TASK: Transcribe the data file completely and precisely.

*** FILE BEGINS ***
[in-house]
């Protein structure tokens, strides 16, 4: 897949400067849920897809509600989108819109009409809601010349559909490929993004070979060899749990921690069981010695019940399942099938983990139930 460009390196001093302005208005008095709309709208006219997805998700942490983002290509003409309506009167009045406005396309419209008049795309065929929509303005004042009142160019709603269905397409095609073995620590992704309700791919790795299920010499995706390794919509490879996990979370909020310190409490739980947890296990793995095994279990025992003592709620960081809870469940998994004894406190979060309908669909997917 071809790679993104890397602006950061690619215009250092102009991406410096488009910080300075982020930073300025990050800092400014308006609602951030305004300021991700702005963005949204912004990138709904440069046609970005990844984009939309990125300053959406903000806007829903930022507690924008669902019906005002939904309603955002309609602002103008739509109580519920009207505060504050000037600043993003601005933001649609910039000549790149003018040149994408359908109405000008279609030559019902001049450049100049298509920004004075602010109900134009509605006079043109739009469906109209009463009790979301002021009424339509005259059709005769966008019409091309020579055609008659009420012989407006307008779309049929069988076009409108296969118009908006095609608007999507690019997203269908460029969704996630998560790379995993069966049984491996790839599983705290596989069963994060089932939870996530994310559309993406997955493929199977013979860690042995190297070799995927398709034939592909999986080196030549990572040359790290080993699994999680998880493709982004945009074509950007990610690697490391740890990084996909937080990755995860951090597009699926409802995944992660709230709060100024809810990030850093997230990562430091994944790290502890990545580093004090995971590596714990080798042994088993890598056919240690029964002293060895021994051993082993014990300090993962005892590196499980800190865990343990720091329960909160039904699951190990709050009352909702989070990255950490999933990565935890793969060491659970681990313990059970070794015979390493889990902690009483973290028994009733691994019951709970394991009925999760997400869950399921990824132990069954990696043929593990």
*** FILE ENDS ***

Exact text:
[in-house]
């Protein structure tokens, strides 16, 4: 897949400067849920897809509600989108819109009409809601010349559909490929993004070979060899749990921690069981010695019940399942099938983990139930 460009390196001093302005208005008095709309709208006219997805998700942490983002290509003409309506009167009045406005396309419209008049795309065929929509303005004042009142160019709603269905397409095609073995620590992704309700791919790795299920010499995706390794919509490879996990979370909020310190409490739980947890296990793995095994279990025992003592709620960081809870469940998994004894406190979060309908669909997917 071809790679993104890397602006950061690619215009250092102009991406410096488009910080300075982020930073300025990050800092400014308006609602951030305004300021991700702005963005949204912004990138709904440069046609970005990844984009939309990125300053959406903000806007829903930022507690924008669902019906005002939904309603955002309609602002103008739509109580519920009207505060504050000037600043993003601005933001649609910039000549790149003018040149994408359908109405000008279609030559019902001049450049100049298509920004004075602010109900134009509605006079043109739009469906109209009463009790979301002021009424339509005259059709005769966008019409091309020579055609008659009420012989407006307008779309049929069988076009409108296969118009908006095609608007999507690019997203269908460029969704996630998560790379995993069966049984491996790839599983705290596989069963994060089932939870996530994310559309993406997955493929199977013979860690042995190297070799995927398709034939592909999986080196030549990572040359790290080993699994999680998880493709982004945009074509950007990610690697490391740890990084996909937080990755995860951090597009699926409802995944992660709230709060100024809810990030850093997230990562430091994944790290502890990545580093004090995971590596714990080798042994088993890598056919240690029964002293060895021994051993082993014990300090993962005892590196499980800190865990343990720091329960909160039904699951190990709050009352909702989070990255950490999933990565935890793969060491659970681990313990059970070794015979390493889990902690009483973290028994009733691994019951709970394991009925999760997400869950399921990824132990069954990696043929593990």